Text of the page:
recreational Facebooking, and more

We do maintain a Facebook account, connected to our real-world identity. Recently, it has provided me some amusement in the form of interacting with the metrosexual people I knew in my teen years.

They spasm at the very mention of Sarah Palin. So I defend her often, by linking to or 'liking' the articles that refute her post-Loughner accusers.

It makes them only more deranged. I giggle.

But then I remember it isn't funny. An innocent person is accused of fomenting hatred and inciting violence. A mentally-ill man is ignored by his local elected peace officer, and his sworn deputies, who could have initiated court proceedings against him. He could have received treatment; at the very least, he could have been kept away from firearms.

No, it isn't funny. And it isn't about a former governor of Alaska either. Nor about talk radio.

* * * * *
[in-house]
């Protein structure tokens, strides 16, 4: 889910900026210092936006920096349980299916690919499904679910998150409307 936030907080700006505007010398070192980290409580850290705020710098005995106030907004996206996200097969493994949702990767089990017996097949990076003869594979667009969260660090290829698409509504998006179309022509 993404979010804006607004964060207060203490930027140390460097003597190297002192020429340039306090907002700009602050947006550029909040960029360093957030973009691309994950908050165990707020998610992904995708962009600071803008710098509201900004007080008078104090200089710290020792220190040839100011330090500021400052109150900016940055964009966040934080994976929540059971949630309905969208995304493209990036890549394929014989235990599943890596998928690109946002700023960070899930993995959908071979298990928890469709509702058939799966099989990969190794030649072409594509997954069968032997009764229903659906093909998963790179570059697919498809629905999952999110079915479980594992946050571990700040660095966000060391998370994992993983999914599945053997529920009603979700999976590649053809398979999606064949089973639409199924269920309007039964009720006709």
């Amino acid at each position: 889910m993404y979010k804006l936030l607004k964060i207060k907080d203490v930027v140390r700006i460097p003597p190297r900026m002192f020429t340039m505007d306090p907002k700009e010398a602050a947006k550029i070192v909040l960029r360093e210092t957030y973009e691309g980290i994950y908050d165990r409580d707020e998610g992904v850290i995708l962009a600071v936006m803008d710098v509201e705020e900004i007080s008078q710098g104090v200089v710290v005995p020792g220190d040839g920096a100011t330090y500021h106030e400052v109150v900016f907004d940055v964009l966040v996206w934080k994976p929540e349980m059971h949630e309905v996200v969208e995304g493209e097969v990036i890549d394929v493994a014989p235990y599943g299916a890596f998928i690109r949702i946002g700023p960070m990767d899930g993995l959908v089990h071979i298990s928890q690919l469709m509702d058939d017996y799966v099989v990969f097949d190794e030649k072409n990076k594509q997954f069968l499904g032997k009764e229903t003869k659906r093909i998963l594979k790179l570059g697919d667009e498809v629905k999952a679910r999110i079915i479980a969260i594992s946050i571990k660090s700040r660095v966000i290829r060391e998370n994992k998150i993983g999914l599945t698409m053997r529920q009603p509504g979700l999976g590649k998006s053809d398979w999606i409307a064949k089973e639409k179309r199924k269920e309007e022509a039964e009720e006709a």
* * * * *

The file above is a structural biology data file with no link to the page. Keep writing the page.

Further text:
I take some comfort from the observations that the psychotic's target, a legislator, lives and struggles to recover; the sheriff, whose badge clots with the blood of the psychotic's victims, may answer for his failures by facing a recall; the nation seems to reject idiotic calls to punish the weapon. Some comfort, not much.

I also think of the torture that the shooter must have felt, years ago, as he sensed that his grasp of the world was failing. The greater torture of realizing that people around him notice that he has changed, but have done little or nothing to help him. What of the abandonment, the isolation, as friends, classmates, employers, even family gave up on him?